Editor’s Note: This is the first in a three part series about a remarkable woman, Vikki Hankins, the author of the book “Trauma” and now an activist for the rights of convicted felons.
ORLANDO – There isn’t a trace of bitterness or resentment in her voice. Listening to Vikki Hankins talking about her future, she sounds excited and enthusiastic about the possibilities that she can now take advantage of.
Even when Hankins talk about something that makes her feel frustrated – such as the decision by Gov. Ric Scott and Attorney General Pam Bondi to make people convicted of non-violent crimes wait five years before they can get their civil rights restored – she doesn’t sound angry. But she does sound ready to speak up and challenge that political decision, and one way she may do that, she said, is by telling her story.
It’s one that, at age 42, makes Hankins feel like she’s lived many, many lives in just four decades.
Hankins is not concerned about convicted felons and their civil rights because or a friend, relative or loved one impacted by this decision, and she’s not a member of a civil liberties organization that works to assist felons get back on their feet.
Hankins is herself a convicted felon, one who spent very close to two decades in federal prison. Today, it’s easy to sense that joy in her voice at the freedom she now can enjoy after so many long years behind bars, under sometimes agonizing circumstances.
But at the same time, her future remains clouded by the challenge facing all convicted felons trying to make a fresh start and move on with their lives, when so many doors are closed shut to them the minute they admit to having served time in prison. That’s why Hankins became so frustrated when she learned that Florida’s new cabinet had voted to make it much harder for convicted felons to get back the civil rights that the rest of the population likely takes for granted, including the right to vote, serve on a jury, and hold an occupational license.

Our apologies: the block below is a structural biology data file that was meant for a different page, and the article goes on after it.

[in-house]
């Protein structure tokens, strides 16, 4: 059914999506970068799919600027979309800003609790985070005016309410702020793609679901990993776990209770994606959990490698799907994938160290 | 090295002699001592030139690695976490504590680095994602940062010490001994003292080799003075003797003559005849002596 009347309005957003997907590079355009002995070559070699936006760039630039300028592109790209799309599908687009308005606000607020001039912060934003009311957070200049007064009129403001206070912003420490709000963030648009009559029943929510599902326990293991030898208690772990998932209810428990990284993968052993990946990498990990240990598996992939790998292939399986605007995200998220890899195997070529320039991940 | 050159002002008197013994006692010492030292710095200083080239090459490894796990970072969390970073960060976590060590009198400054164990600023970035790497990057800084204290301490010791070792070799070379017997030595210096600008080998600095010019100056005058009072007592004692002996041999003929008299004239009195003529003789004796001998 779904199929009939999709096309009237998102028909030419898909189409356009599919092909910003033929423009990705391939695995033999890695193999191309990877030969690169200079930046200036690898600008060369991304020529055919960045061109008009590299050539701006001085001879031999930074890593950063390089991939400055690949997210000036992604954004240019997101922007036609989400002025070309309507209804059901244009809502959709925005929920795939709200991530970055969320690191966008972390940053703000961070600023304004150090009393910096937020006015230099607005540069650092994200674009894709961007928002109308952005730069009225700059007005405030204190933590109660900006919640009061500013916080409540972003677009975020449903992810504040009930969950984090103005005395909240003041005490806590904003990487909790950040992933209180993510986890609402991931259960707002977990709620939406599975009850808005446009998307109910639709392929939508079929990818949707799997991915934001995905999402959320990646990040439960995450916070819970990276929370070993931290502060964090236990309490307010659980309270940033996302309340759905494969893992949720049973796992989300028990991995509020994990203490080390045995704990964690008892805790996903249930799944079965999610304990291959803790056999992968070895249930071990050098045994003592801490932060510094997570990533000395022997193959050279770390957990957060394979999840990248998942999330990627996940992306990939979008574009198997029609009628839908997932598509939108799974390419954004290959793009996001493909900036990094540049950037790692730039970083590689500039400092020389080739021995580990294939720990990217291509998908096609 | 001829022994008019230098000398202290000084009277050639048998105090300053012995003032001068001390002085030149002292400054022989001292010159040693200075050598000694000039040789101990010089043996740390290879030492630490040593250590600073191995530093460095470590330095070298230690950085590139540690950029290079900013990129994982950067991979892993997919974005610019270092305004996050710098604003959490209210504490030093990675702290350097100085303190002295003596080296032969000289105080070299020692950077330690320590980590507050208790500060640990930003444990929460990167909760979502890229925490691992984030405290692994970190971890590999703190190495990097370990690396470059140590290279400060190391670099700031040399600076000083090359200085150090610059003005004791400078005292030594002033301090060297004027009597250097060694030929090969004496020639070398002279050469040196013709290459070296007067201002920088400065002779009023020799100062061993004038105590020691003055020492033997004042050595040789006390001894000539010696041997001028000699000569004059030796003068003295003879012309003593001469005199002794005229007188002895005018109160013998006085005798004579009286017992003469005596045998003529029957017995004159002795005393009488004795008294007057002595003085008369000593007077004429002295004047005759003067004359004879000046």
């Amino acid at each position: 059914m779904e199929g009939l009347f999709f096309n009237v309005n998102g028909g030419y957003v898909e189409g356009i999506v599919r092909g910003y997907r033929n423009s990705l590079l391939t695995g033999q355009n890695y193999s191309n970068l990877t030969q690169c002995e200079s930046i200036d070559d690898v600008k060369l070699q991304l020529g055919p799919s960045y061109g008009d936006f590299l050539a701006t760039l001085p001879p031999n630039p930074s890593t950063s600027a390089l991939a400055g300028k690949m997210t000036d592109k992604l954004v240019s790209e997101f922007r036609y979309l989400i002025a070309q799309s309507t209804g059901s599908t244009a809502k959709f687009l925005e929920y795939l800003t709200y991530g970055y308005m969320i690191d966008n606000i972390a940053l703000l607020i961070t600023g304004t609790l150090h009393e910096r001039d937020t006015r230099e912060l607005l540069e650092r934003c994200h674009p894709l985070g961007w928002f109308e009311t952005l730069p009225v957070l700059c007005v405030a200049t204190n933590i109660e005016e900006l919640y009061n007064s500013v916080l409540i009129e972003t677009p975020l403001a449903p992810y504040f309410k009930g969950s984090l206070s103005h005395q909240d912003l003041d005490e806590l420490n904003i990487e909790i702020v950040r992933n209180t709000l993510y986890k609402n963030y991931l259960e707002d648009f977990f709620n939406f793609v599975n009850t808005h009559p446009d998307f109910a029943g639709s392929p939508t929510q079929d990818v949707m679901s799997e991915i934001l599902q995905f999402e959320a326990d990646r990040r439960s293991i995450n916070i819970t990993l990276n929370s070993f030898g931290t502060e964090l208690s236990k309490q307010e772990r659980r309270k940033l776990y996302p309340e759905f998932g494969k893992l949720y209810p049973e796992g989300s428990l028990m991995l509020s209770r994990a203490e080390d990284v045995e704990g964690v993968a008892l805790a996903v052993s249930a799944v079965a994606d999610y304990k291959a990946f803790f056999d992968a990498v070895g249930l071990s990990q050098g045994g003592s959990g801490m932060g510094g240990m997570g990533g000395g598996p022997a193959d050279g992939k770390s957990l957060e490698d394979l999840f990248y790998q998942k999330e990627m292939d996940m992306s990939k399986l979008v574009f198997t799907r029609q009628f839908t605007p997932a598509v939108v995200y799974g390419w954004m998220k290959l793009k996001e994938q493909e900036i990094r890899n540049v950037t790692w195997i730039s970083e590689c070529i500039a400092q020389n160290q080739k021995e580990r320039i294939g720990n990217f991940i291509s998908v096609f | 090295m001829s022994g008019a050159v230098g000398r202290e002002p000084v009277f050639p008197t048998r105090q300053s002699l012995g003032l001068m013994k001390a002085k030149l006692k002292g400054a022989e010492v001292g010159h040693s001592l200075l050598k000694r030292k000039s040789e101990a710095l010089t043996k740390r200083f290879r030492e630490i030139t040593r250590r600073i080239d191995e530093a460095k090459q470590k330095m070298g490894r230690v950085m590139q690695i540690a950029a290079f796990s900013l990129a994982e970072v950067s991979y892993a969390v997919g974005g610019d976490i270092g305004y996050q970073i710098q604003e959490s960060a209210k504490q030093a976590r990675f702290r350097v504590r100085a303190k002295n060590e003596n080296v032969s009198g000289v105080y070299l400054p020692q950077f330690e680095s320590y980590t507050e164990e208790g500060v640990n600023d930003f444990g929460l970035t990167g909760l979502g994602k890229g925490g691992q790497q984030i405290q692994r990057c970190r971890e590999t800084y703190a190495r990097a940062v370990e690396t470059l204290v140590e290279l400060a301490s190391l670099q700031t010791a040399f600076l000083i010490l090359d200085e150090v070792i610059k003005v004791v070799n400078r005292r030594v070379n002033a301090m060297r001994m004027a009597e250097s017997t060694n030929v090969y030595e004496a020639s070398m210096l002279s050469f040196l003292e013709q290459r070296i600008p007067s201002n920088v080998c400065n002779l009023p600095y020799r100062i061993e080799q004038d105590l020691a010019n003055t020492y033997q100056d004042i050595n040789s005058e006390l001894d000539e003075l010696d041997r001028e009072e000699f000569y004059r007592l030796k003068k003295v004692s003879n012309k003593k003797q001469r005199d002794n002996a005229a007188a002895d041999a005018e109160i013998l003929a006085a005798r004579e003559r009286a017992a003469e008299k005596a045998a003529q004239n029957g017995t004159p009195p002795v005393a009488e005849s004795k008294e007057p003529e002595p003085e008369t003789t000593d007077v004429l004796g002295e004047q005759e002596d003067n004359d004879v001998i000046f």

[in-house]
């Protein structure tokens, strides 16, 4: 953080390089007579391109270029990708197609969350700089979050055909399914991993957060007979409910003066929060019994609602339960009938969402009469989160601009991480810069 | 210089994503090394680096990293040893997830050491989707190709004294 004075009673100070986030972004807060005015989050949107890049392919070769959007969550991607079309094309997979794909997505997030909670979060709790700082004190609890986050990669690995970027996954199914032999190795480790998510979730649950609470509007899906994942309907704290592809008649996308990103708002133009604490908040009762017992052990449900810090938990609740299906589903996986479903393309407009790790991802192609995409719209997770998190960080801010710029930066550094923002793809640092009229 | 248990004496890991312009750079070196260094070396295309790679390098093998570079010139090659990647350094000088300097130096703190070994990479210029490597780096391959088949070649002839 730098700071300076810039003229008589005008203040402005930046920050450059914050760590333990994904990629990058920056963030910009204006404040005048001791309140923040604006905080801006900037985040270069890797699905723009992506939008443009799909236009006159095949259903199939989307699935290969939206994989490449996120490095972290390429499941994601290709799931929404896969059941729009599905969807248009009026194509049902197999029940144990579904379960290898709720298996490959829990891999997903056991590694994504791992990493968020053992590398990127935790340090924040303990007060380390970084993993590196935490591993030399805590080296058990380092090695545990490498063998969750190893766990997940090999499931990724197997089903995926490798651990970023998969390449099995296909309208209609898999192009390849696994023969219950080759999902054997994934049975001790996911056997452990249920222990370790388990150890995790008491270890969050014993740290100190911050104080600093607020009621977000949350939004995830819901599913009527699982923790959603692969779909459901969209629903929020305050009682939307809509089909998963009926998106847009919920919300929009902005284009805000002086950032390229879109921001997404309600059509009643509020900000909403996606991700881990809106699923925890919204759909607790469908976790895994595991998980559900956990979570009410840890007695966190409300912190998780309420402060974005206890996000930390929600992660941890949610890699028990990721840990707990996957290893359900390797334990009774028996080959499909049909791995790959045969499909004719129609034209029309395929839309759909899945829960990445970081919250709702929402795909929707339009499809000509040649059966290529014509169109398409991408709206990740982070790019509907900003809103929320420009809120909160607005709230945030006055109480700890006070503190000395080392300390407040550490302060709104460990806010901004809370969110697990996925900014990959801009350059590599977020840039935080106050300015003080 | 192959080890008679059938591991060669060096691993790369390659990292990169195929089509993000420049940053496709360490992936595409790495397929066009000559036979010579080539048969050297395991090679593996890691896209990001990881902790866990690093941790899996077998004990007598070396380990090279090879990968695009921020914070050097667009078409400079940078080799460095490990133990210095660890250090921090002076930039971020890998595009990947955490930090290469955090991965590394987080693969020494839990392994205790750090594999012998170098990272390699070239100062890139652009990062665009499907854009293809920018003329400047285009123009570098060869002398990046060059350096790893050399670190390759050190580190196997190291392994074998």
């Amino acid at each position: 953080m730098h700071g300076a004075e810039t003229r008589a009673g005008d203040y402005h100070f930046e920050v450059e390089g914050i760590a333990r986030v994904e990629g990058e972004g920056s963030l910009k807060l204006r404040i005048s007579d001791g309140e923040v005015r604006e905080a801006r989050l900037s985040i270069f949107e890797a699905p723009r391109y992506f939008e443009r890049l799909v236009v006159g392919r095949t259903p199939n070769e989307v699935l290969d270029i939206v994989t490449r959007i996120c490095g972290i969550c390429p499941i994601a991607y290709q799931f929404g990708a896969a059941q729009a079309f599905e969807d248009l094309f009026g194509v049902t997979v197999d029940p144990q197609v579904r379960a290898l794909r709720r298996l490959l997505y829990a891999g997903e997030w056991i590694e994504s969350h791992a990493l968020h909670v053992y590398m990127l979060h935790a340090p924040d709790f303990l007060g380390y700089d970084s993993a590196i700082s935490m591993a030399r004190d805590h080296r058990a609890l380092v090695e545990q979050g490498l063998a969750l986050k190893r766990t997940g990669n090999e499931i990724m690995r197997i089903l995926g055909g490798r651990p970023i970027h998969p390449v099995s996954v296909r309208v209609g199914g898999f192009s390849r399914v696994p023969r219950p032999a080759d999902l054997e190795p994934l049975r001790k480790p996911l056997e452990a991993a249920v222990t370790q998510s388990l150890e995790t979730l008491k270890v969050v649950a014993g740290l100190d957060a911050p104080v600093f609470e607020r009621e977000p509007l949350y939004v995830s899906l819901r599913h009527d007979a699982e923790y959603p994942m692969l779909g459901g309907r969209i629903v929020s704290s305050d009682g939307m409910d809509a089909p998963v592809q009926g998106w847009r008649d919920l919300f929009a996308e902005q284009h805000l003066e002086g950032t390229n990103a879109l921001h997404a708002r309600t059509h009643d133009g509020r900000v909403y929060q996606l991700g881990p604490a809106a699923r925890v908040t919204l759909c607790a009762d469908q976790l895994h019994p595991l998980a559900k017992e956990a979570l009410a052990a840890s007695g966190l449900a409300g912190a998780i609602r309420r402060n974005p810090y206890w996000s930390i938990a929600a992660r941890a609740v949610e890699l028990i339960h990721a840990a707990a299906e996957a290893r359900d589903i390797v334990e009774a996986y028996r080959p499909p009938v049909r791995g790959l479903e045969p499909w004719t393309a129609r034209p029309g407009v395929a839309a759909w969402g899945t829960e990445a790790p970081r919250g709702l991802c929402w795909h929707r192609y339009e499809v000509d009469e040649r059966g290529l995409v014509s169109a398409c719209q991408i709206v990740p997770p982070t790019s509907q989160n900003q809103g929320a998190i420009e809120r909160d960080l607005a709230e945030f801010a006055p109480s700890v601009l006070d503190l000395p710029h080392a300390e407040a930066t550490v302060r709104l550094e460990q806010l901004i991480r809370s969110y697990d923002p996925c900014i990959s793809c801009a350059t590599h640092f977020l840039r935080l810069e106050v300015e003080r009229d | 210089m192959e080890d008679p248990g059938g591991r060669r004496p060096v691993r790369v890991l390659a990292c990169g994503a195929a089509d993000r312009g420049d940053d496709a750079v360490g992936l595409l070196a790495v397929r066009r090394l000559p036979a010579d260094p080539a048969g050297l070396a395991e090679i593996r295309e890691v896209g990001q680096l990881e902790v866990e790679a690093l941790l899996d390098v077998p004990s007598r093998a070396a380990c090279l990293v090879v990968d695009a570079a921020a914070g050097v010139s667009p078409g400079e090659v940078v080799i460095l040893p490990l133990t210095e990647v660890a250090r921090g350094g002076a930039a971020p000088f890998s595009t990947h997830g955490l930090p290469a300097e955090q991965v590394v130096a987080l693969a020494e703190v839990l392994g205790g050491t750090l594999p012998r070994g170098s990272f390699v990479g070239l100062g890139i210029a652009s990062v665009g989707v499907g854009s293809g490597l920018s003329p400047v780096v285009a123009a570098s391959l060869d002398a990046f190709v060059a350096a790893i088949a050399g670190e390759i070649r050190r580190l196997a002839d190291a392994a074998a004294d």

“My situation is like thousands of others, and obviously pertains to that decision,” Hankins said. “I was pretty floored about it. I spent 18 years in federal prison for a non-violent offense. In 2008 I was released, and in 2009 I applied for my civil rights to be restored. Last week I wrote to Attorney General Bondi asking about the lengthy process it takes for non-violent offenders to get their civil rights restored. I called and I called even before last week, and they were telling me that the process takes years. I was complaining about that last week, only to find out yesterday they totally reversed it and now make you wait five years before you can get your rights restored. I had been planning to vote next year.”
Since being released from federal prison in 2008, Hankins moved to Orlando, struggled to find a job as a convicted felon, convinced her probation officer that her five years of supervised probation should be terminated, and wrote a book, “Trauma,” about her life. Now she’s ready to take on a new challenge, convincing the state that non-violent offenders should be given the opportunity to prove they’ve changed and can be trusted to vote, serve on a jury and get an occupational license.